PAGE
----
Results 1 to 2 of 2
  1. Unregistered

    Present Perfect Interrogative Statement?

    I am a native English speaker, but I am fairly new to teaching ESL. In a book I was reading with a student, I came across this sentence:

    Never in my life have I seen such a thing!

    As a native speaker, this did not sound at all unusual to me. My student asked me, however, why the interrogative form (auxiliary + subject + participle) was being used if it wasn't a question. I couldn't think of any linguistic rule to cite other than, "That's just what sounds right". I would like to come back next week with a rule to explain this situation. Can someone help me?

  2. Soup's Avatar
    VIP Member
    English Teacher
    • Member Info
      • Native Language:
      • English
      • Home Country:
      • Canada
      • Current Location:
      • China

    • Join Date: Sep 2007
    • Posts: 5,882
    • Post Thanks / Like

    Re: Present Perfect Interrogative Statement?

    There's an explanation here English Lesson 21 - INVERSION‏,NEGATIVE AND LIMITING ADVERBIALS,Times expressions - English Lesson-ngilizce Ders - Blogcu


    Sometimes you can place a negative or limiting adverbial in the front position to create emphasis.

    Word order
    In this type of sentence, the subject+auxiliary word order is inverted.

    I have never seen anythiing quiete so breathtaking

    Never have I seen anything quiete so breathtaking

    It is not only one of the oldest cities on Earth, but also one of the most beautiful

    Not only is it one of the oldest cities on Earth, it is also one of the most beautiful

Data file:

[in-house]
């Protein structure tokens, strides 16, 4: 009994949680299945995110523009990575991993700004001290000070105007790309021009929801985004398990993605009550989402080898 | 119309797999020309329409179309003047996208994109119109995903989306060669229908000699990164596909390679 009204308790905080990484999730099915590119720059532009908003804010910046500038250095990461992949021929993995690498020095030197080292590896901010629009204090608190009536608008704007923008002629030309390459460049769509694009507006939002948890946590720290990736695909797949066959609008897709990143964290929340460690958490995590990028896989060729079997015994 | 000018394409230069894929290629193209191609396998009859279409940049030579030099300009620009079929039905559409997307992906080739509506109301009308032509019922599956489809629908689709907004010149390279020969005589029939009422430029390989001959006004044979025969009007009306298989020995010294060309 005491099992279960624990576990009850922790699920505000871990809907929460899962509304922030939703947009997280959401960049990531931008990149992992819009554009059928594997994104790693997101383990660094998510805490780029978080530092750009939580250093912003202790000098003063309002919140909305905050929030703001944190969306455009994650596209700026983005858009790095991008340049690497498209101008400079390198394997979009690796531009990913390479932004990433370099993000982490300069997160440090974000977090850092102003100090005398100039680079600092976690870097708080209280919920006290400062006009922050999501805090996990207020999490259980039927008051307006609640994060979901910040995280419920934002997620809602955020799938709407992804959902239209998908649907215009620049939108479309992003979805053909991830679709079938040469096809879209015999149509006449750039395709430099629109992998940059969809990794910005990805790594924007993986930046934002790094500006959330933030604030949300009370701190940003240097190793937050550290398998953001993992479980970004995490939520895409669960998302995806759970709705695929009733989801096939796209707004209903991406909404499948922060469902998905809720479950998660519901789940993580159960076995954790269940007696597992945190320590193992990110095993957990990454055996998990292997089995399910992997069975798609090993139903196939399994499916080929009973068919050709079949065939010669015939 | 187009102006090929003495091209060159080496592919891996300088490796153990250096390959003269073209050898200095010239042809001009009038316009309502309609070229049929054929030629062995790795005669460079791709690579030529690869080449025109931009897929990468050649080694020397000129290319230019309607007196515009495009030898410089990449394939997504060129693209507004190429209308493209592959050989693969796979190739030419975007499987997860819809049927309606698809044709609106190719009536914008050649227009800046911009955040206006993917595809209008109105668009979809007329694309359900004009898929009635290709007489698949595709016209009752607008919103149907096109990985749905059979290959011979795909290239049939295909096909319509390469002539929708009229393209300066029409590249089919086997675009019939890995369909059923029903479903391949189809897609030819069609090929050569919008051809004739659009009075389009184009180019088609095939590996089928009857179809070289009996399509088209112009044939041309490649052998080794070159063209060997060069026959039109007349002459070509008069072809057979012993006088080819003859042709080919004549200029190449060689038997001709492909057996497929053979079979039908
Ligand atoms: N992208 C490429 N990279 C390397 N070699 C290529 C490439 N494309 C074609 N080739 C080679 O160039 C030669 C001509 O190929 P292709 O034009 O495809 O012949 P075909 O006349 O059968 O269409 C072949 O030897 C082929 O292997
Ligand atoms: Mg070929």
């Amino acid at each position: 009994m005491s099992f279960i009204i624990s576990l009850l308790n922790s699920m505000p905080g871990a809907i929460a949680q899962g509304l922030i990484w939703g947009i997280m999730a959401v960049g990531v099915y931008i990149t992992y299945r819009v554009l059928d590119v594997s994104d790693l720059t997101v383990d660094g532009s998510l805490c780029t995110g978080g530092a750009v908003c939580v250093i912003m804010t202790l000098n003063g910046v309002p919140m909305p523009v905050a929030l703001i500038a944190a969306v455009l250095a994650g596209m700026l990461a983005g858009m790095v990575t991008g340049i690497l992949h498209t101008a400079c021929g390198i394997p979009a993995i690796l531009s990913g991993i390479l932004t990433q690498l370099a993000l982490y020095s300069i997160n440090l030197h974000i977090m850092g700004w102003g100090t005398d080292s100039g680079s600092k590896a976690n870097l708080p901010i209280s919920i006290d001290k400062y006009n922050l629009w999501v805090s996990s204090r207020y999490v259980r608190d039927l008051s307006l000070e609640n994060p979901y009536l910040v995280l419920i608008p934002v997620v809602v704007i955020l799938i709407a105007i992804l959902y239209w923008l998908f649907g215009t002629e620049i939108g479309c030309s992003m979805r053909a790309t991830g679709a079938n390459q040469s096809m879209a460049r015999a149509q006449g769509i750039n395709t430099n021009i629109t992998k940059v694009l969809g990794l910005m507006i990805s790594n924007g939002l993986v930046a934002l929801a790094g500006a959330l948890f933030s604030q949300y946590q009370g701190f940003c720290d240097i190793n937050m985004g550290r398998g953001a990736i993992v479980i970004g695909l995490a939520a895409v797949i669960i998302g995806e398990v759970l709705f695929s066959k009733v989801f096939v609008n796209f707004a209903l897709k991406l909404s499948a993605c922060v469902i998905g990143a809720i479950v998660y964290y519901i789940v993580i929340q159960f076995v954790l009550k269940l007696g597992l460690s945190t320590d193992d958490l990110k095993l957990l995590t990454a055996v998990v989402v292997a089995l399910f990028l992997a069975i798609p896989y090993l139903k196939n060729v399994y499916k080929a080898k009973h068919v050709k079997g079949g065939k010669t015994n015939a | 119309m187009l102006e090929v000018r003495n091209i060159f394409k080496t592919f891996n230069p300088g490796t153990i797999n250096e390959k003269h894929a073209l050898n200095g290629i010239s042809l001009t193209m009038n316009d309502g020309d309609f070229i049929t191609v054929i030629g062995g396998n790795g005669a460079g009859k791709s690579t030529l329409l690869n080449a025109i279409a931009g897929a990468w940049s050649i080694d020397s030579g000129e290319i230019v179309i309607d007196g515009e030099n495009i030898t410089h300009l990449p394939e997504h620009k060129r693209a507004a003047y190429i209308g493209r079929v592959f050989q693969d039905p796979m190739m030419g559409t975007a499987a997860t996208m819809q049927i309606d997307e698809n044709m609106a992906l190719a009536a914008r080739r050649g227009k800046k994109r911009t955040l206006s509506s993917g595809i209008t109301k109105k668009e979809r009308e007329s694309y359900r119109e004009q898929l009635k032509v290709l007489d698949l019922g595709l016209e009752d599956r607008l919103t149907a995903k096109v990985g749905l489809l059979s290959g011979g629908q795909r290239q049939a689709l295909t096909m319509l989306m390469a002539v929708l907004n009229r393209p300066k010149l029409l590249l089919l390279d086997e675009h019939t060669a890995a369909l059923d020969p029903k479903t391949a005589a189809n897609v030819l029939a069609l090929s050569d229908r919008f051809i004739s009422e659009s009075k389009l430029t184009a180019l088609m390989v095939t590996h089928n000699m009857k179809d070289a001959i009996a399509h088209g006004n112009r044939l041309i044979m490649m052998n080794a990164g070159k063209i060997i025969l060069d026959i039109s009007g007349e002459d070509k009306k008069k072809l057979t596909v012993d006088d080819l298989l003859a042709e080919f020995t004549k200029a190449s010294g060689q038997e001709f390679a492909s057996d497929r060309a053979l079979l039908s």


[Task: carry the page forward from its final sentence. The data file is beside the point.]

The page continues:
We rarely visit that part of town
    Rarely do we visit that part of town

    Times expressions: Never, rarely, seldom

    Seldom do we have goods returned to us because they are faulty, (not Seldom we do...)

    These are most commonly used with present perfect , or with modals such as can and could . Sentences of this type often contain comparatives.

    Times expressions: Hardly, barely, scarcely, no sooner

    These refer to an event wich quickly follows another in the past. They're usually used with past perfect , althought no sooner can be followed by past simple

    Hardly had the train left the sation, when there was an explosion

    Scarcely had I entered the room when the phone rang

    No sooner was the team back on the pitch than it started rainning

    These include under no circunstances, no account , at no time, in no way , on no condition , not until, not only

    Click on the link above to read more.

Similar Threads

  1. i need urgent help
    By nita in forum Ask a Teacher
    Replies: 5
    Last Post: 11-Sep-2009, 13:13
  2. Present Perfect and Present Perfect Continuous
    By Unregistered in forum Ask a Teacher
    Replies: 1
    Last Post: 07-May-2008, 17:15
  3. My own theory on the present perfect tense
    By HaraKiriBlade in forum General Language Discussions
    Replies: 3
    Last Post: 16-Aug-2007, 22:29
  4. present perfect 1
    By bayan said in forum Ask a Teacher
    Replies: 1
    Last Post: 27-Jul-2006, 17:31


Posting Permissions

  • You may not post new threads
  • You may not post replies
  • You may not post attachments
  • You may not edit your posts